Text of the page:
Some Universal Credit claimants have been told they must pay back money they were entitled to during the start of the pandemic, a charity has claimed.
The Child Poverty Action Group said some claimants who did not supply ID evidence when asked to do so had their claims closed and received demands to repay “overpayments”.
At a glance: 5 key points
- Despite making legitimate claims for Universal Credit over 18 months ago, people have now received debt notices
- The notices were delivered because claimaints weren’t able to comply with requests to verify their details quickly
- People’s failures to respond to later requests for evidence meant they were not entitled to Universal Credit when they had claimed
- It has meant claims have been terminated and repayments sought
- In some cases, the Department for Work and Pensions (DWP) has arranged attachment of earnings orders with employers so that the money is automatically recovered in instalments, the CPAG added
What’s been said
Claire Hall, a solicitor at the charity, said: “Just as families are getting back on their feet, many of those who lost their jobs when the pandemic first hit are being put through a second ordeal by the DWP.”
She added: “Families will only be able to rest easy if DWP urgently reviews all the cases where they have issued an overpayment notice for not providing evidence, and suspends collection of these supposed debts until they have done so.”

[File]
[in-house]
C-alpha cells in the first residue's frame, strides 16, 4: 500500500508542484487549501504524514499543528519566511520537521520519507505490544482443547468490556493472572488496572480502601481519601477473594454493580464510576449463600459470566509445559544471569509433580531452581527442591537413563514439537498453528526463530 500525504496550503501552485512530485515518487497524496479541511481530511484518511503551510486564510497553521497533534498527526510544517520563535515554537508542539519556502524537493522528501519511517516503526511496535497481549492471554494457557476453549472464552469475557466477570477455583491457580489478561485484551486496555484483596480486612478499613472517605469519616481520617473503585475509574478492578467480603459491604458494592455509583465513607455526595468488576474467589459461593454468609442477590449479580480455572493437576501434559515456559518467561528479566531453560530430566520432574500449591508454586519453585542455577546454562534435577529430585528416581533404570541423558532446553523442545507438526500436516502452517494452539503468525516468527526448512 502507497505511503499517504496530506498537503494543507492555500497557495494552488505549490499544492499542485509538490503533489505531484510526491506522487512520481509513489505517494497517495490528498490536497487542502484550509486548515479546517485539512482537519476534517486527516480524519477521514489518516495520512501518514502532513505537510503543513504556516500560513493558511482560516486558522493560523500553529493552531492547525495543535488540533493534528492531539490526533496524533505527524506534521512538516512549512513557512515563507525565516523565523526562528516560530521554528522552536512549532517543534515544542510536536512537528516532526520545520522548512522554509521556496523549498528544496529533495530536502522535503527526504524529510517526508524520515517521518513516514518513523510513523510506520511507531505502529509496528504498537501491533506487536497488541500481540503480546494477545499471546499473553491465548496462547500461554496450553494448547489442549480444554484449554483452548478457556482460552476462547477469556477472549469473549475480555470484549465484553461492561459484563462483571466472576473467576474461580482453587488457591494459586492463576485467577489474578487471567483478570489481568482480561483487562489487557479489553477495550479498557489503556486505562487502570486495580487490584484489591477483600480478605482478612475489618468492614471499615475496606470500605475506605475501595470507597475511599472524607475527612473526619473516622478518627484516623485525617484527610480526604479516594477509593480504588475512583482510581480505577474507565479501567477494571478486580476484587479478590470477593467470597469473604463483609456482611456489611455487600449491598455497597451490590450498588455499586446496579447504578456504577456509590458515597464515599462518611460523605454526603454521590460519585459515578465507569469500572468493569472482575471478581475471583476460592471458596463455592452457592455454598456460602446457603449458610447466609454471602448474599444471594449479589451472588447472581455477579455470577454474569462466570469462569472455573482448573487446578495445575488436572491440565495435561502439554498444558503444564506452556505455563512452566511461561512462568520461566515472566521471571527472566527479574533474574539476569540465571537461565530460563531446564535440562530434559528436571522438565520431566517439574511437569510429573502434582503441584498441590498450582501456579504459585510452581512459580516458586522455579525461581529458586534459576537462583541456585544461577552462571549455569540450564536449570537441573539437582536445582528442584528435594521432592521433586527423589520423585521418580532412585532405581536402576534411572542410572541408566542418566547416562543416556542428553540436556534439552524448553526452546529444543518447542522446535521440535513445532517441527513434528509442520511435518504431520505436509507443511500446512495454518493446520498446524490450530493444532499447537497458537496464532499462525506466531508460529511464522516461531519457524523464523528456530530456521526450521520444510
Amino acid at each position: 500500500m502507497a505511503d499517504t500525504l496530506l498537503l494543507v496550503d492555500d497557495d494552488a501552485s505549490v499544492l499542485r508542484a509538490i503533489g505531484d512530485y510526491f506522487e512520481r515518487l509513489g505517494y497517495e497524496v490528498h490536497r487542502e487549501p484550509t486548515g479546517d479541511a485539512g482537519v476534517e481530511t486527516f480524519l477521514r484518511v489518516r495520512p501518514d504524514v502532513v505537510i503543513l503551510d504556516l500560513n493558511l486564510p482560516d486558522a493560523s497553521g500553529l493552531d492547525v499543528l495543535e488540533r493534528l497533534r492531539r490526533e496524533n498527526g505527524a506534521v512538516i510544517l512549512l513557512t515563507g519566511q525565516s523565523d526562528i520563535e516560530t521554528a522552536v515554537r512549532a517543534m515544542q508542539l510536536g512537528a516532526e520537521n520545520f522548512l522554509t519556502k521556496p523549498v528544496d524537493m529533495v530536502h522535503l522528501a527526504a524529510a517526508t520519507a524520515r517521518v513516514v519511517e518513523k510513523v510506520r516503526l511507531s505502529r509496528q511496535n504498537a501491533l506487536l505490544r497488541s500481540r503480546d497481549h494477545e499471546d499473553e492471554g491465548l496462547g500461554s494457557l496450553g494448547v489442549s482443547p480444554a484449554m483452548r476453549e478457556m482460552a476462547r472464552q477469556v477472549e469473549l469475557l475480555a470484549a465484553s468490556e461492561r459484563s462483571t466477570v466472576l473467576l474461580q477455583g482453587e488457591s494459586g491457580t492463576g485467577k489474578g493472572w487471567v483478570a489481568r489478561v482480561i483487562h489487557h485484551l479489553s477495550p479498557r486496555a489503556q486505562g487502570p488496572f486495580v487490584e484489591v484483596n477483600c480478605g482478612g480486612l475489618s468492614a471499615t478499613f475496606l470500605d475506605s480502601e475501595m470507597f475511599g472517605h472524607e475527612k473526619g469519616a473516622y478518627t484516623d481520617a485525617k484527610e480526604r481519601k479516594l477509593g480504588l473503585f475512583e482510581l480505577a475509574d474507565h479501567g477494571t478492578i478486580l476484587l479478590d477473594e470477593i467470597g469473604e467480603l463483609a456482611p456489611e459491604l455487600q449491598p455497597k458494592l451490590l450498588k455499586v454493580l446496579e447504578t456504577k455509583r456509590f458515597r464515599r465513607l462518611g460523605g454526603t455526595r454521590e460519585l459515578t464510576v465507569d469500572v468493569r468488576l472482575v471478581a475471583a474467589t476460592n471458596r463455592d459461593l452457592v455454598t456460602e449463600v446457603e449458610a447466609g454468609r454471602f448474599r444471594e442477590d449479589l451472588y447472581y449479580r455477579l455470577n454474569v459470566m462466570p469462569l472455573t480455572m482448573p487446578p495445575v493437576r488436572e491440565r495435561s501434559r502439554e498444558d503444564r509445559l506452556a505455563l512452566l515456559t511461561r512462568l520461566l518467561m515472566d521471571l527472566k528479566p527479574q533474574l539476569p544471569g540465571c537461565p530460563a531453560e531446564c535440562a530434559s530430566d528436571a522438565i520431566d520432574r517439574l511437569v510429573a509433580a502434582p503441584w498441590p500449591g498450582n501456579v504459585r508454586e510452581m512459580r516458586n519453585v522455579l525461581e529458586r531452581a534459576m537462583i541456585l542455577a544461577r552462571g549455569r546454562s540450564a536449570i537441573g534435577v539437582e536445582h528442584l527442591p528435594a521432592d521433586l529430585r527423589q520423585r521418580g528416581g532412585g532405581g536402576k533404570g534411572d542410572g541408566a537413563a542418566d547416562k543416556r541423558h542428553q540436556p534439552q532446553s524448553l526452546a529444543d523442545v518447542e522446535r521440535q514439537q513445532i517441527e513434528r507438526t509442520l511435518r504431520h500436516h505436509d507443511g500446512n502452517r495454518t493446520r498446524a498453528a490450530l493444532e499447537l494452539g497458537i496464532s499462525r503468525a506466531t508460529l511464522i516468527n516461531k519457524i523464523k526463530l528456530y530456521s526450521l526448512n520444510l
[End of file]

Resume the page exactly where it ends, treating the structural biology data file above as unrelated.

A Department for Work and Pensions spokesperson said: “At the onset of the pandemic we suspended certain verification processes as we could no longer see customers face-to-face, making customers aware that we may return to seek this verification in the future.
“Those who can prove entitlement in a reasonable timeframe will not be asked to repay any money. We have a responsibility to the taxpayer to ensure public money is properly spent. Therefore it is right and lawful that we seek to recover payments that claimants were not entitled to.
“We have been unable to verify the details of these case studies as we have not been provided with the required information. We can do so if this is provided.”
In one case seen by the charity, a claimant phoned the DWP to offer the requested ID evidence after receiving notice of an overpayment of more than £13,000 but was told his award had been stopped and he would have to go through an internal review.
After the charity became involved, it said the overpayment notice was revised, effectively confirming the claimant’s entitlement to the money, and the Universal Credit claim was reopened.
The charity said the claimant had not responded to the DWP’s attempts to contact him and had missed a phone appointment because he had suffered a close family bereavement and had himself contracted coronavirus.
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